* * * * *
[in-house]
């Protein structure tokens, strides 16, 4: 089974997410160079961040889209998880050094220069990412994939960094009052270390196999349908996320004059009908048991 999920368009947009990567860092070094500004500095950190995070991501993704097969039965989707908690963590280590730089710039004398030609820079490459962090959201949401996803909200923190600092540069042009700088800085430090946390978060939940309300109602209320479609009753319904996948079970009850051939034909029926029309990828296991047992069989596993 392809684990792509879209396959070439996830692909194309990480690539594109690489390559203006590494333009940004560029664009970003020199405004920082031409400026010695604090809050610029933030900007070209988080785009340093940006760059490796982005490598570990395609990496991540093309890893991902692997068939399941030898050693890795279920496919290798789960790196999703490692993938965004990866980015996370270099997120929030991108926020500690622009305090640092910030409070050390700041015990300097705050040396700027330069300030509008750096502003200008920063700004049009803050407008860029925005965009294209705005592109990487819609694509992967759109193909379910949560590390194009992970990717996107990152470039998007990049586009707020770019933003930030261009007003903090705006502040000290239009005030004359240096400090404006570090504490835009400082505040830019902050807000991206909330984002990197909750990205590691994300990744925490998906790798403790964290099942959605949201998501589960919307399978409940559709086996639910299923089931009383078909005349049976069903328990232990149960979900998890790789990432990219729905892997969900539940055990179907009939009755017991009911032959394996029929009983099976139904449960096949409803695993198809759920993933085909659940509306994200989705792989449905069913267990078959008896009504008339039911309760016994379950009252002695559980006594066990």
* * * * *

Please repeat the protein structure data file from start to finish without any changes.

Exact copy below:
[in-house]
């Protein structure tokens, strides 16, 4: 089974997410160079961040889209998880050094220069990412994939960094009052270390196999349908996320004059009908048991 999920368009947009990567860092070094500004500095950190995070991501993704097969039965989707908690963590280590730089710039004398030609820079490459962090959201949401996803909200923190600092540069042009700088800085430090946390978060939940309300109602209320479609009753319904996948079970009850051939034909029926029309990828296991047992069989596993 392809684990792509879209396959070439996830692909194309990480690539594109690489390559203006590494333009940004560029664009970003020199405004920082031409400026010695604090809050610029933030900007070209988080785009340093940006760059490796982005490598570990395609990496991540093309890893991902692997068939399941030898050693890795279920496919290798789960790196999703490692993938965004990866980015996370270099997120929030991108926020500690622009305090640092910030409070050390700041015990300097705050040396700027330069300030509008750096502003200008920063700004049009803050407008860029925005965009294209705005592109990487819609694509992967759109193909379910949560590390194009992970990717996107990152470039998007990049586009707020770019933003930030261009007003903090705006502040000290239009005030004359240096400090404006570090504490835009400082505040830019902050807000991206909330984002990197909750990205590691994300990744925490998906790798403790964290099942959605949201998501589960919307399978409940559709086996639910299923089931009383078909005349049976069903328990232990149960979900998890790789990432990219729905892997969900539940055990179907009939009755017991009911032959394996029929009983099976139904449960096949409803695993198809759920993933085909659940509306994200989705792989449905069913267990078959008896009504008339039911309760016994379950009252002695559980006594066990």